i feel a great disturbance (in the force)

There is some seriously odd stuff on teh intertoobs. A coupe of days ago, one of our ‘regulars’ on Making Sense of Fluoride posted a link to a page entitled “Water Confusion“. It was confusing all right.

Apparently we are confused about “what kind of drinking water is the most health promoting”. I would have thought that one was fairly straight-forward: one that’s free of pathogens would be a good start. But no; apparently the issue is hydration

hydration [is] on top of the list of medical concerns among sensitive and knowledgeable healthcare practitioners.

So if a doctor isn’t overtly concerned about my hydration state then she’s neither sensitive nor knowledgeable? Hmmmm. (The site owner doesn’t agree with fluoridation either.) But wait, there’s more:

How many people and doctors know that Pepsi and Coke are highly acidic and actually push our bodies into dehydration because the body needs water to process these corrosive liquids and thus ends up in a water deficit.

A quick google search on that one reveals a number of alt.heatlth websites, many with claims about hydration that vary only in the nationality for whom the claims are made. Irish? American? We’ve got you covered. So my next stop was the invaluable snopes.com (a place I visit regularly ie whenever one of my FB friends posts one of those ‘important warning’ messages). Snopes debunks both the general claims about how much someone needs to drink on a daily basis – the ‘8 glasses per day’ mantra ignores the fact that food & drinks of any sort contribute to our daily intake) and the idea that cocacola is corrrosive or dehydrating. But wait, there’s more:

Apparently water is sensitive to thought and ‘fine’ classical music (it is?); has a memory (it does?); carries information (really?) & thus can have an effect on our intelligence & how we process information. In this worldview the bloodstream is the ‘river of life’ – one that’s disturbed by vaccines & improved by alkalising our tissues. So here there’s a conflation of several forms of woo: homeopathy, pseudoscientific arguments against vaccination, and the idea that bodily ills can be done away with by drinking alkaline water (the site’s owner obviously agrees with the line pushed by one Robert Young, that baking soda can be used to cure cancer.) And it’s a conflation with the potential to do real harm, if someone with a serious medical condition follows this melange of advice.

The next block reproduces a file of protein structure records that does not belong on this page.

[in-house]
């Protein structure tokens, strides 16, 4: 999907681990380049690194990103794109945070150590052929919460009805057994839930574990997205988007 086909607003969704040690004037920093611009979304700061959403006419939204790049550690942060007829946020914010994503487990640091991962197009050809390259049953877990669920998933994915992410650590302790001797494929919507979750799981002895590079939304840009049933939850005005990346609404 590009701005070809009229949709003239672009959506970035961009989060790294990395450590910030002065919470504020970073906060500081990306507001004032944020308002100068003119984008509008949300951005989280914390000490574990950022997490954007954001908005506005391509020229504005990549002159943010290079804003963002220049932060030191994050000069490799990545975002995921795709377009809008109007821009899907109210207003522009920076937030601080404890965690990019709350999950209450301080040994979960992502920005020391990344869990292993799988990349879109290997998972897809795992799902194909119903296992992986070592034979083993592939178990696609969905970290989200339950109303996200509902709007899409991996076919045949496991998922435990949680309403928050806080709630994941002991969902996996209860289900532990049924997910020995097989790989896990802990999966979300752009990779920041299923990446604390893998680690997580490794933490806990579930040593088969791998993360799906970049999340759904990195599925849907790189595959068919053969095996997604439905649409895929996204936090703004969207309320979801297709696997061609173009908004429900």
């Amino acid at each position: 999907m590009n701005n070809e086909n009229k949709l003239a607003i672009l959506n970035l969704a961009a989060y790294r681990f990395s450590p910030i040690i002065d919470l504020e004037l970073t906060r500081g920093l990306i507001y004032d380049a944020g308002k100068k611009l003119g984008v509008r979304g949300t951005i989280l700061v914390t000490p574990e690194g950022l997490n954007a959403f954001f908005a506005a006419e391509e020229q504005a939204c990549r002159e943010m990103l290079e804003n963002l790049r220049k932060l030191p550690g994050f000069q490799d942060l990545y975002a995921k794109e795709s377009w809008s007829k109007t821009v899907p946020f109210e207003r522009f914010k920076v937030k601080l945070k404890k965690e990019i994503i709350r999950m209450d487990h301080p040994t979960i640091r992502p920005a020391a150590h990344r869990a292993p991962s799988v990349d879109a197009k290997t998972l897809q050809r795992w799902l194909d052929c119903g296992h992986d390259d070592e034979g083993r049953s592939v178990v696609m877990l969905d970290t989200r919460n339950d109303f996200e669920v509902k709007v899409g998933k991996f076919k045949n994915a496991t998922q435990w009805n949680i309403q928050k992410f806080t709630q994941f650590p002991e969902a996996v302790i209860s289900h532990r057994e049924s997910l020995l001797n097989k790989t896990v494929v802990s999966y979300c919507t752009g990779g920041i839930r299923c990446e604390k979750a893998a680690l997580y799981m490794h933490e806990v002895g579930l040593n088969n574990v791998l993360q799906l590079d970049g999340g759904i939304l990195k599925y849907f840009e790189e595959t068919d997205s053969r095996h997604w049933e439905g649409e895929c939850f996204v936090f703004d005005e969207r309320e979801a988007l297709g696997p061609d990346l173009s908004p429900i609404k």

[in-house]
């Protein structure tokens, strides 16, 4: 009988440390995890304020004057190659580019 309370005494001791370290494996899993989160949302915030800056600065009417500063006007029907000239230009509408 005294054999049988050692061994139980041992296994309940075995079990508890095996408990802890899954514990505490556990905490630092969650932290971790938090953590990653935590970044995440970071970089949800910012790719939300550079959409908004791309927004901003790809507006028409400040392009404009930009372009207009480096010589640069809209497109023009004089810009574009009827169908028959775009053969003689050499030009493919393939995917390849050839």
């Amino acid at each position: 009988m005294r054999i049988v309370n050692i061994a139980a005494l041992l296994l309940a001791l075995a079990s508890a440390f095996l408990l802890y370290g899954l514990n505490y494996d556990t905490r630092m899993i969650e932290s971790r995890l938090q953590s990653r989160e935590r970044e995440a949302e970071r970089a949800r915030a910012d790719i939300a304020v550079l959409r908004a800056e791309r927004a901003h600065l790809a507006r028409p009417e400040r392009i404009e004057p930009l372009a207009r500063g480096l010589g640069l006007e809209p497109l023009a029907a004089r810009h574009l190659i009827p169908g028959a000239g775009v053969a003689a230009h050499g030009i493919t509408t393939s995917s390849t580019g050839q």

From my perspective, the ‘highlight’ of the page was the discovery that its owner is in some disagreement with one of the kings of woo, Joseph Mercola

And my title? Drawn from the statement that

When chemical fluids in the form of vaccines are injected into the waters of life (our blood), a great disturbance is created…

Obi Wan Kenobi, where are you when you’re needed?

5 thoughts on “i feel a great disturbance (in the force)”

  • herr doktor bimler says:

    With humans having such high water requirements, it’s fortunate that our hominid ancestors never had to survive in equatorial Africa.

  • Buttermilk lakes disturb me (and most likely the force too). Whether my water has been exposed to fine classical music or not? Not so much.

  • HDB:
    Those high water requirements also explain why humans cannot live in places like Morocco, Afghanistan, Saudi Arabia, Western Australia, Colorado, Central Otago and the ISS.
    Oh, wait…

  • Alison Campbell says:

    Yes, the whole thing is too silly for words. We’ve just had another commenter on MSoF post another of Dr Sircus’s links, this time selling iodine. I’ve gently suggested that said commenter should think about where the money lies (a change from them accusing *us* of being paid!).

  • Alison Campbell says:

    Yes, I saw that buttermilk story in the paper when I got home last night. One has to hope that the Regional Council is monitoring it *extremely* closely!

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